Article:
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Lion King's Josh Quong Tart eager to show his bad side

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For someone who has spent a lot of his career being beamed into lounge rooms via television, Josh Quong Tart is really proving himself to be a stage animal.

Rehearsing for The Lion King, where he plays the devious Scar, the actor is clearly relishing taking on the role of the villain in the upcoming production of the Disney musical.

It's the first day the principal cast have had a chance to workshop with the ensemble, and the whole animal kingdom is belting out the show's joyous opening number, The Circle Of Life.

There's a hush as the following scene starts. Quong Tart, known for roles in Home And Away, All Saints and Underbelly: Badness, struts on to the stage area through teams of dancers, singers and production crew.

He has a mask and just the bare bones of his costume; ornate boots with a stacked heel, attachments to his fingers that give them an elongated and curiously sinister quality, and what looks like an exoskeleton on his back.

His deliciously evil manner, teamed with the calculated movement of his hands and mask reveal an actor thoroughly enjoying his tantalisingly wicked character - it's obvious there's just something about being a baddie.

"He's almost always moving because he's always scheming," Quong Tart says. "It's fun."

"I've got a bit of a Linda Blair motif going on with the hands; they're possessed by something. It's just getting used to all of those elements, because more and more is going to get added as they get built on to you, and the make-up as well."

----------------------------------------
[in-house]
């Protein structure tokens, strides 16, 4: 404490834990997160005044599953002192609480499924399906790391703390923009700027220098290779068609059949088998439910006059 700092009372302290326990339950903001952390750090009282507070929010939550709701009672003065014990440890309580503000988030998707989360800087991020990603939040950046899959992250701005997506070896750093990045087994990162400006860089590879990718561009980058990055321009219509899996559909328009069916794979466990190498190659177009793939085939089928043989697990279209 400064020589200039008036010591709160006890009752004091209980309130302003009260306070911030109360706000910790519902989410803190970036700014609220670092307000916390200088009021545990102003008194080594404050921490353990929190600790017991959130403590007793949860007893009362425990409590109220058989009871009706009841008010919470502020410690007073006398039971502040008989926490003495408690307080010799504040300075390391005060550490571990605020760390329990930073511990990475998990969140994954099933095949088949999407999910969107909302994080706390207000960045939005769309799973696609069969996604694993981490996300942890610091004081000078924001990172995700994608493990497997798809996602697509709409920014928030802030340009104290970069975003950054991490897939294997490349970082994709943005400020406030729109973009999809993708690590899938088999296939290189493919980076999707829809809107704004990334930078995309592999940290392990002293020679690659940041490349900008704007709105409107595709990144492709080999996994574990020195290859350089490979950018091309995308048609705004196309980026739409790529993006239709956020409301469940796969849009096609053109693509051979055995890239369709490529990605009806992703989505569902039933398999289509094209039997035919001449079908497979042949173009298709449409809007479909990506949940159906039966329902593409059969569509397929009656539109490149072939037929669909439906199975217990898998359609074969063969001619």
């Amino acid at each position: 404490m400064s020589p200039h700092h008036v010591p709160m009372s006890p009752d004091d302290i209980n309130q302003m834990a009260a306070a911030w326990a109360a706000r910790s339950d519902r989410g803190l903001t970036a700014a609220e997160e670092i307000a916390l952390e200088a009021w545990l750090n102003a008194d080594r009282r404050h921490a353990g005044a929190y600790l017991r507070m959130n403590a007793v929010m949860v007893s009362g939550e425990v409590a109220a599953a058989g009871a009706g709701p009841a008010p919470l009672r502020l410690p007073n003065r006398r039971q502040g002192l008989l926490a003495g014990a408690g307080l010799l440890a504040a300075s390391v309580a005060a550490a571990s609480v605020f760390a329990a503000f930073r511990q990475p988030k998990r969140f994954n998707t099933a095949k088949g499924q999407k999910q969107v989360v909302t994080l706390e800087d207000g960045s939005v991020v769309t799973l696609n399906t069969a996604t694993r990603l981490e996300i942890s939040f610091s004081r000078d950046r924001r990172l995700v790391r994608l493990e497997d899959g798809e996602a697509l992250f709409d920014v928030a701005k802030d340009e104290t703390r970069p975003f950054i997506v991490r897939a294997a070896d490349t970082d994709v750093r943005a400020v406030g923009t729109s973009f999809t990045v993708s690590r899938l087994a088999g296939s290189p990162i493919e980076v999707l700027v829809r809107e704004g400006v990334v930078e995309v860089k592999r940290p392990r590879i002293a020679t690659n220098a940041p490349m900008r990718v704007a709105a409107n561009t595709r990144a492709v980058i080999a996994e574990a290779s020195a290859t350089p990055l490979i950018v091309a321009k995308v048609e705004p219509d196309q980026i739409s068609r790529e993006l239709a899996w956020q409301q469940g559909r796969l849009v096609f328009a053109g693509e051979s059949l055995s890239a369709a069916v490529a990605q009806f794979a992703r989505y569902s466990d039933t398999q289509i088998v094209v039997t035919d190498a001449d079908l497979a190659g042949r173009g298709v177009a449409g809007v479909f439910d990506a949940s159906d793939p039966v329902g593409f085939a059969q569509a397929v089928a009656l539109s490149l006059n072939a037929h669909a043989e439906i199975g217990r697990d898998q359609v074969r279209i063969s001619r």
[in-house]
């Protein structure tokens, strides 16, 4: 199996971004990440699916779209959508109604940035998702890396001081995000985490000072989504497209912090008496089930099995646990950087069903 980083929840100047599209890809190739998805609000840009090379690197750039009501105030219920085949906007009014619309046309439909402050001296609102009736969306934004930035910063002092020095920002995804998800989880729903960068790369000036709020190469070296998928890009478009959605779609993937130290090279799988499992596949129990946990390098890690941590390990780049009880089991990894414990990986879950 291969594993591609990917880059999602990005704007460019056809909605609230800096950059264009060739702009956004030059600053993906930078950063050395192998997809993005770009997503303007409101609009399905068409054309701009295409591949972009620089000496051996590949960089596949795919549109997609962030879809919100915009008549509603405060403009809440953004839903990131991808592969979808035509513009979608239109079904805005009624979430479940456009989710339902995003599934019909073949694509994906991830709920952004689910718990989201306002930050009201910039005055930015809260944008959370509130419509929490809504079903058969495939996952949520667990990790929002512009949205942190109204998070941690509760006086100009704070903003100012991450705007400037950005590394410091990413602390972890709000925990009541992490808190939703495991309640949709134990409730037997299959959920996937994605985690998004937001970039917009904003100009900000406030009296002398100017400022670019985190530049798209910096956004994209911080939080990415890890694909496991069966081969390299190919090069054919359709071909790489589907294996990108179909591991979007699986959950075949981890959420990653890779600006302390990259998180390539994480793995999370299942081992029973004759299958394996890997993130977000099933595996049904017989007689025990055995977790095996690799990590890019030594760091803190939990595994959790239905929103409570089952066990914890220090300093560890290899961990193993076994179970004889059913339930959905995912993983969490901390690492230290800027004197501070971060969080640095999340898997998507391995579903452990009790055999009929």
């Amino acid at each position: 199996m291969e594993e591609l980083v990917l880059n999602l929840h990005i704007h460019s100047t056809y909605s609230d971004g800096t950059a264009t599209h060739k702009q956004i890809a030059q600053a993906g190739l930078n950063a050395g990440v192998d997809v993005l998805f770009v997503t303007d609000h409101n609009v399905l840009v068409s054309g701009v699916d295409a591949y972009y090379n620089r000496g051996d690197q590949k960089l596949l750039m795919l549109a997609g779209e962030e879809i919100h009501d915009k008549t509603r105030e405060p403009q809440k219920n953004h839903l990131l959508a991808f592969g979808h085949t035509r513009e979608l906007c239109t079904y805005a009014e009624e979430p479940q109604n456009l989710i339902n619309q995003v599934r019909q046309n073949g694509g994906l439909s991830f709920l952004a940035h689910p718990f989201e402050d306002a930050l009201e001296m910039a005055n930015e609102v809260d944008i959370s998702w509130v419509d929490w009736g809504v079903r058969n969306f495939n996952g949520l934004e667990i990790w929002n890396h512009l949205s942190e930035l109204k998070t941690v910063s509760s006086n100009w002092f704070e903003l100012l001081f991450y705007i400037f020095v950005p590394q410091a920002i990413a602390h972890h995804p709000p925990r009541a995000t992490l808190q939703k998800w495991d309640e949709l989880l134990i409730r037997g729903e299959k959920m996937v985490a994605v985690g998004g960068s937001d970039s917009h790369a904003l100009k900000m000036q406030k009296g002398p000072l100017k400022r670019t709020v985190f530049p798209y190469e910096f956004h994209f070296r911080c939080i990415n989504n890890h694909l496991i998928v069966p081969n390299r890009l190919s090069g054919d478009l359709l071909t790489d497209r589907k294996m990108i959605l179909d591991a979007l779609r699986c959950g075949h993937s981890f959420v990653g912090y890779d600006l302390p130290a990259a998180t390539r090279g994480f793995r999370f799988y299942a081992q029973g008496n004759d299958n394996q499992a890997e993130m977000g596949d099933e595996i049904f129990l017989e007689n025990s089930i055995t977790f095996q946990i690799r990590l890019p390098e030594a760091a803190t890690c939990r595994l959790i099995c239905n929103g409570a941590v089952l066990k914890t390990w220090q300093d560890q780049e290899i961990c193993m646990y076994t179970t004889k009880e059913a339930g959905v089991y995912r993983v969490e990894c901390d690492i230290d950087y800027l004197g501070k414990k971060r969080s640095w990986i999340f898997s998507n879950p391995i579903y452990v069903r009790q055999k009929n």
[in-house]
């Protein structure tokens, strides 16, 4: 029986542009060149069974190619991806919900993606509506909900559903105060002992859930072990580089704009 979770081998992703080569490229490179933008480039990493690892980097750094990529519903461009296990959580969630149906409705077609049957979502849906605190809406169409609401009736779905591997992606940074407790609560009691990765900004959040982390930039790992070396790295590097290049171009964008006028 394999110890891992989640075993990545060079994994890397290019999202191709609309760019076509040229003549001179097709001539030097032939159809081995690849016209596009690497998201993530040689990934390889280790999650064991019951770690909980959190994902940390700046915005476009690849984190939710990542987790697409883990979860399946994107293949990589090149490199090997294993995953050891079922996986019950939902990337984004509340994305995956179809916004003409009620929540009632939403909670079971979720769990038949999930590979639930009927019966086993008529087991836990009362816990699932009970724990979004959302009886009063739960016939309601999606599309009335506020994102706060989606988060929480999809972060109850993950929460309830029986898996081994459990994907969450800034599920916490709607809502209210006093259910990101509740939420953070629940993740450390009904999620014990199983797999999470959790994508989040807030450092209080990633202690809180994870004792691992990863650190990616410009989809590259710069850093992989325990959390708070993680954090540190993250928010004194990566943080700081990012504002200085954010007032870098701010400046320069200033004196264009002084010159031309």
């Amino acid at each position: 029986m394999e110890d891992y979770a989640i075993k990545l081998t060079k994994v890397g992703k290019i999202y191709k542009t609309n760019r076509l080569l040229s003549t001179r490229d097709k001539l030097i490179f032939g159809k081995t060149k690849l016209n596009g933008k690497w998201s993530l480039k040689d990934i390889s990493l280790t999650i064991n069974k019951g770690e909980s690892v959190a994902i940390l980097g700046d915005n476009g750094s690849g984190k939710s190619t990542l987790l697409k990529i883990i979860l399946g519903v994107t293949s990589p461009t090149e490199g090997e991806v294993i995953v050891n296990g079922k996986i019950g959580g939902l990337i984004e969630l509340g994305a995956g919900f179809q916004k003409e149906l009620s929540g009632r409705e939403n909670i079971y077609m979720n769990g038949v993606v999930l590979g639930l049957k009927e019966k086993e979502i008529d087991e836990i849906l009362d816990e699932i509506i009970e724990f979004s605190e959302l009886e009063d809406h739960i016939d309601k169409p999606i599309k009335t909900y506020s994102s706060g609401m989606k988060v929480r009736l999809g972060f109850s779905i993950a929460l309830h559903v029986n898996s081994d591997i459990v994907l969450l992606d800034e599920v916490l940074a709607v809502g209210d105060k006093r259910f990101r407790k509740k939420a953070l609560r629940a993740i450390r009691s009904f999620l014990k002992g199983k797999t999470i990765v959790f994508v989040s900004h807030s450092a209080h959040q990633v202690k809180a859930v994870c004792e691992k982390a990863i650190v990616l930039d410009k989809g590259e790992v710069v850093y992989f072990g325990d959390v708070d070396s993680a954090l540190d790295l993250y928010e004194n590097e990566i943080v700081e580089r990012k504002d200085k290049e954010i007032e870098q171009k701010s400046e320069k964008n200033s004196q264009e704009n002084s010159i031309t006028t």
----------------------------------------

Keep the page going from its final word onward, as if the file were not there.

Discharged of his rehearsal duties, Quong Tart heads towards the makeup area so he can undergo another layer of transformation - the dramatic face paint that gives his character the unmistakable look of Simba's plotting uncle.

"I love it," he says of his time in the makeup chair.

"You know what? It's a lot better than watching yourself on television in a soap. Watching that," he says, gesturing to his makeup, "I can look at it all day."

Quong Tart sits down with makeup artist Lou Kgomo, who is working on her sixth production of The Lion King. She started on the first Sydney production in 2003 and has since travelled with the show working in Taipei, Singapore, China and South Africa.

Kgomo applies makeup in careful stages, and uses sharp angles to perfect Scar's look. It's a time-consuming ritual that will be repeated every night before a show.

"Forty-five minutes is all that we have for this makeup, and 15 minutes to get into costume and wig," she says.

"It's like you're getting on artillery," Quong Tart says.

The stage show, based on the 1994 film of the same name, debuted in the US in 1997; since then it's been seen by 68 million people. Quong Tart sees the makeup as part of The Lion King's heritage as a musical.

"I'm not doing anything," he says. "That's the thing with the costume and the makeup; it tells you how to play it. Then it becomes personal - everyone has a really personal approach to the roles.

"Some people look at makeup like this and think it's limiting but it's actually not. It's history, it's dreams - it's just incredible. That's what I get excited about."

There's also a strict schedule with this Disney production. While wigs have arrived in courier's boxes, they can't be revealed to the performers until they've been styled to each character's requirements. So they remain out of view, and Quong Tart is happy to create a character in stages.

"This is what they do so well in the show - they hold presents back from you; they won't let you be with the amazing singers. You just want to meet them, but they say; no, get your stuff right first and then you can, so when that happens you're like … ah!

"Then you have your makeup done, and the costumes - you feel like they're just teasing you. When that moment happens, it's an amazing gift. When all of that stuff is put together, then that final piece of the puzzle is made, then you go, right: I'm Scar.

"So I'm not Scar yet - that's what I think. I'm Scar in progress."


twitter @VictoriaHannaford

The Lion King, Capitol Theatre, 13 Campbell St, Haymarket; previews December 5-11, show opens December 13, $50-$150, ticketmaster.com.au

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